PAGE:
“Ohio State is one of the best universities to train at while also getting your degree,” said Aina Cid Centelles, ’17 BSEd, from Amposta, Spain, and a Tokyo Olympic qualifier.
Cid Centelles studied for a degree in exercise science. But she was unsure of how she would apply her studies until the college’s faculty helped her find her career passion.
Her athletic passion was women’s pairs rowing. She started rowing at age 10, thanks to her father, and pursued it as a hobby. As time went on, she began to excel and fell in love with the sport. She decided to make it a bigger part of her life.
While competing at the 2011 World Junior Championships in Eton, England, she caught the eye of the women’s rowing team coach from Ohio State. The result: A scholarship offer from the university to study while training and competing as a rower.
Cid Centelles found Ohio State to be so helpful in managing her busy schedule and keeping up with her studies, even when she had competitions.
Universities in Spain, she said, do not offer dual programs in athletics and academics. Her athlete friends had to reduce their academic course loads in order to train and compete. They could take five, even seven years to finish a four-year degree.
At Ohio State, Professors would move exams or make other accommodations for Cid Centelles if her competition schedule conflicted. She earned her degree in four years.
It makes it really easy when you have people that are willing to help you do two things at once,” Cid Centelles said.
Testing the waters for an academic career
Cid Centelles knew she couldn’t be a professional athlete forever. Her long-term goal was to take her passion for rowing outside of the water to help others. She wanted a career in exercise science, but where to begin?
Jackie Goodway, professor of kinesiology in the college, was key in helping Cid Centelles discover her specialty. After walking into Goodway’s class, Cid Centelles knew she had discovered where she belonged.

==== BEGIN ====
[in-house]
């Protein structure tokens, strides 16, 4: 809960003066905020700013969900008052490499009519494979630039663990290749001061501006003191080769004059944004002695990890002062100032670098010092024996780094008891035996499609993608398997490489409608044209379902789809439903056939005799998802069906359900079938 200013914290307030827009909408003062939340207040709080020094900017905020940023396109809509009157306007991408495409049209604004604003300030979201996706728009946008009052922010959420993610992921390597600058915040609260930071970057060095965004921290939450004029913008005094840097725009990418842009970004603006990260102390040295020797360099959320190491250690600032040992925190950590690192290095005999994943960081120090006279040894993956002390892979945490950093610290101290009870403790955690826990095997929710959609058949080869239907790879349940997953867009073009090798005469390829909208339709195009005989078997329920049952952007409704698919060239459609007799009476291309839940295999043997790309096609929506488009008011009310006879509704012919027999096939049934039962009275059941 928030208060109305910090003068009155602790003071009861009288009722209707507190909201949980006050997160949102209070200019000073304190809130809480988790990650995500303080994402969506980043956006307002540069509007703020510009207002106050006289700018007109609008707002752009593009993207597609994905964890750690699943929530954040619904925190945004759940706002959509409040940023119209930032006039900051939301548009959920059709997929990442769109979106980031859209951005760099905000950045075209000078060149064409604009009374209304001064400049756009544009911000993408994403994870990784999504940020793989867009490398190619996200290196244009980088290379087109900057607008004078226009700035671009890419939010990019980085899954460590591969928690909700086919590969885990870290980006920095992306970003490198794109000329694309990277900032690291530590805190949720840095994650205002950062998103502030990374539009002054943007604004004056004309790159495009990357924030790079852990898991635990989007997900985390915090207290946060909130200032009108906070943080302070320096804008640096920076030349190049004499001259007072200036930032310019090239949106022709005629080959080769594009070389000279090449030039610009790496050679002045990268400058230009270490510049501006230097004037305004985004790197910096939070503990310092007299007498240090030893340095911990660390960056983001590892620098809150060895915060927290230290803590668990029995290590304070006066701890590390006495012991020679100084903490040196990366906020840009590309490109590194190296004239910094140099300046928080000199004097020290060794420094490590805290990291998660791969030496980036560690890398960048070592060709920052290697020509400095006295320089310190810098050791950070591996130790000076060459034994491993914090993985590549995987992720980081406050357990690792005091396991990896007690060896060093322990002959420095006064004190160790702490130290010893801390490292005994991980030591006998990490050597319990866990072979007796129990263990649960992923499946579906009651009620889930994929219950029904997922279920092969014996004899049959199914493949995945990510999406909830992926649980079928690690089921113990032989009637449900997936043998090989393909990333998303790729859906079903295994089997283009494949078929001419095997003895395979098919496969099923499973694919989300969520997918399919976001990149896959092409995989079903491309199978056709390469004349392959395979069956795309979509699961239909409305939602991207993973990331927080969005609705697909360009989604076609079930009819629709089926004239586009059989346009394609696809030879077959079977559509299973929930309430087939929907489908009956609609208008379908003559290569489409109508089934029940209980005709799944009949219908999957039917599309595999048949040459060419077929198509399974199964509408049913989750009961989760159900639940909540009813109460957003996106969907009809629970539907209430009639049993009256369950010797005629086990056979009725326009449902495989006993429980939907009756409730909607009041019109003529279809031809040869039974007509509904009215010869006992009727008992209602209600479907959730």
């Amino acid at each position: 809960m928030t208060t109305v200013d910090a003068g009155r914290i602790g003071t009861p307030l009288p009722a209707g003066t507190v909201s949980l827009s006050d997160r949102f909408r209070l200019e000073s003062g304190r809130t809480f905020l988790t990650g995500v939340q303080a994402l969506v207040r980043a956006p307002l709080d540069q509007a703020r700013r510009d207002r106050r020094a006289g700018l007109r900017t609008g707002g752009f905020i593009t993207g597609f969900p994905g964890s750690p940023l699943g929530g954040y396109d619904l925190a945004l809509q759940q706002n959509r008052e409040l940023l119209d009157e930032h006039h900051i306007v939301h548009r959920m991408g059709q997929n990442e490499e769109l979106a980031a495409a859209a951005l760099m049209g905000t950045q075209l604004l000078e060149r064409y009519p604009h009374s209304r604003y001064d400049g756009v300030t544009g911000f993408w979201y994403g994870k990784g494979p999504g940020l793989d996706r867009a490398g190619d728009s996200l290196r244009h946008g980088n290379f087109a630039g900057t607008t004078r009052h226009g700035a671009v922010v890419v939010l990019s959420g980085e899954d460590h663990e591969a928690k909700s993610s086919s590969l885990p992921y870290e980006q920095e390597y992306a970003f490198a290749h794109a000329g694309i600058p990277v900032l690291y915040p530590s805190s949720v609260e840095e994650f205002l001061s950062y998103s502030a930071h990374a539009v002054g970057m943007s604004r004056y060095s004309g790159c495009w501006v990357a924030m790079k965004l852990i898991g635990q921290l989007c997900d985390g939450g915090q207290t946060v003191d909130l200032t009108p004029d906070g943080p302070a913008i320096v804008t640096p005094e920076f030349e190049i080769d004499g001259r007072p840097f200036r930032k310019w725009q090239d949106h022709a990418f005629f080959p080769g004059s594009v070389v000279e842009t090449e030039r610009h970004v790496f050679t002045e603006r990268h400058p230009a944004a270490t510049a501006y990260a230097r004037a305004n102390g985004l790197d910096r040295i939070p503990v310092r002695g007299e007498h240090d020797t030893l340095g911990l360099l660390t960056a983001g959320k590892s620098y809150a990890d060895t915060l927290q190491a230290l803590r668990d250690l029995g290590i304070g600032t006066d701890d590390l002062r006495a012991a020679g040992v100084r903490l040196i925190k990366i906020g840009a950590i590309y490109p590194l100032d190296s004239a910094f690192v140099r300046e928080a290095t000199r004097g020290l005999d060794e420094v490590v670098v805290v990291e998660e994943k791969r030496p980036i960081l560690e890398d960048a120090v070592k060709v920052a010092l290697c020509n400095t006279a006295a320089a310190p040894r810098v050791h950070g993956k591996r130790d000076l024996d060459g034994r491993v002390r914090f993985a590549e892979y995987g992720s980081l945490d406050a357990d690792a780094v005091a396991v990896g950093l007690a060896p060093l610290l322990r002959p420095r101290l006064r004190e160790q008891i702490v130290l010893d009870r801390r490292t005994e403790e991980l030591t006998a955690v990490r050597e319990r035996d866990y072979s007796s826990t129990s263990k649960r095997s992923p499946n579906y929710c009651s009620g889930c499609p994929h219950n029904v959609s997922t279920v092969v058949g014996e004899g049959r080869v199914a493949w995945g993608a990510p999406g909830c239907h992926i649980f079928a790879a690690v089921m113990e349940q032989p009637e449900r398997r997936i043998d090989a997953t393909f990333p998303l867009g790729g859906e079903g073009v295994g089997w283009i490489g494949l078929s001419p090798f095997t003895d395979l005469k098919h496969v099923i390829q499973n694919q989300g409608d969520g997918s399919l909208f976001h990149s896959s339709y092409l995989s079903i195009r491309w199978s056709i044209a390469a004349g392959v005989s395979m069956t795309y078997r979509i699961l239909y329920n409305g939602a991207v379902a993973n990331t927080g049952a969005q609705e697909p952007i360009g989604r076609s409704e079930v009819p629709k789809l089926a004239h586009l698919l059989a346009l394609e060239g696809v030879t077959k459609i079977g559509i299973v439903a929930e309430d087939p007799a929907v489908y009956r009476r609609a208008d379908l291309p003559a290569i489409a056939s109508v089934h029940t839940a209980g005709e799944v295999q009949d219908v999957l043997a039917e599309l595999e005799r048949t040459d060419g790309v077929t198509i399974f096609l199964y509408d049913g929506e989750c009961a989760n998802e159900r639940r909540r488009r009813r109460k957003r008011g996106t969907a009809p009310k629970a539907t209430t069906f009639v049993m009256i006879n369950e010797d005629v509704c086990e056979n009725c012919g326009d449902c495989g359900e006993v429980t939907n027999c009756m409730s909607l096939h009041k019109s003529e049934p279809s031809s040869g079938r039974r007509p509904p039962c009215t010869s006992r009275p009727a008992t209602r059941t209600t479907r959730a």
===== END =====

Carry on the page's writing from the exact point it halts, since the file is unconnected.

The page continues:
I said, ‘Oh my God, this is what I want to do. This is what I have been thinking about for the past two to three years,’” Cid Centelles said.
Goodway specializes in promoting young children’s fundamental motor skill development, such as running, jumping, batting and catching balls. Her research shows there are global developmental delays in these skills, especially among those from underserved communities and those at risk for weight gain. These young children need evidenced-based programs to support their motor development.
Cid Centelles said her own healthy habits opened her eyes to the positive effects that physical activity can have on a person’s mind and body. She loves how capable her body is now and wants to share that with others, especially children.
Rowing forward with a passion
When Goodway learned Cid Centelles aspired to earn a master’s degree, she invited her student to take part in research.
Working with Goodway’s doctoral student, Cid Centelles learned to analyze data showing how when children practiced basic motor skills at a young age – like running, jumping, skipping – they were more likely to move to more advanced skills for games and sports. In turn, this helps children stay physically active as they get older and continue healthy habits.
Thanks to Goodway’s knowledge of international programs and the faculty’s recommendation, Cid Centelles has since earned a master’s in children’s motor development from Liverpool John Moores University in England.
She said her Ohio State degree helped her to be admitted into the British program without having to take an English exam first. She credits Senior Lecturer Carmen Swain, in particular, with encouraging her to improve her English, which gave her an advantage that many international students lack.
Hard work pays off
To date, Cid Centelles has qualified for the Olympics and represented her country twice – once in Rio de Janeiro and most recently in Tokyo.
She now spends her time training for the Paris Olympics, but she will always cherish her experiences at Ohio State.
I just can’t say enough times how good (Ohio State) was for me,” Cid Centelles said. “My whole experience – I wouldn’t change it for anything.”.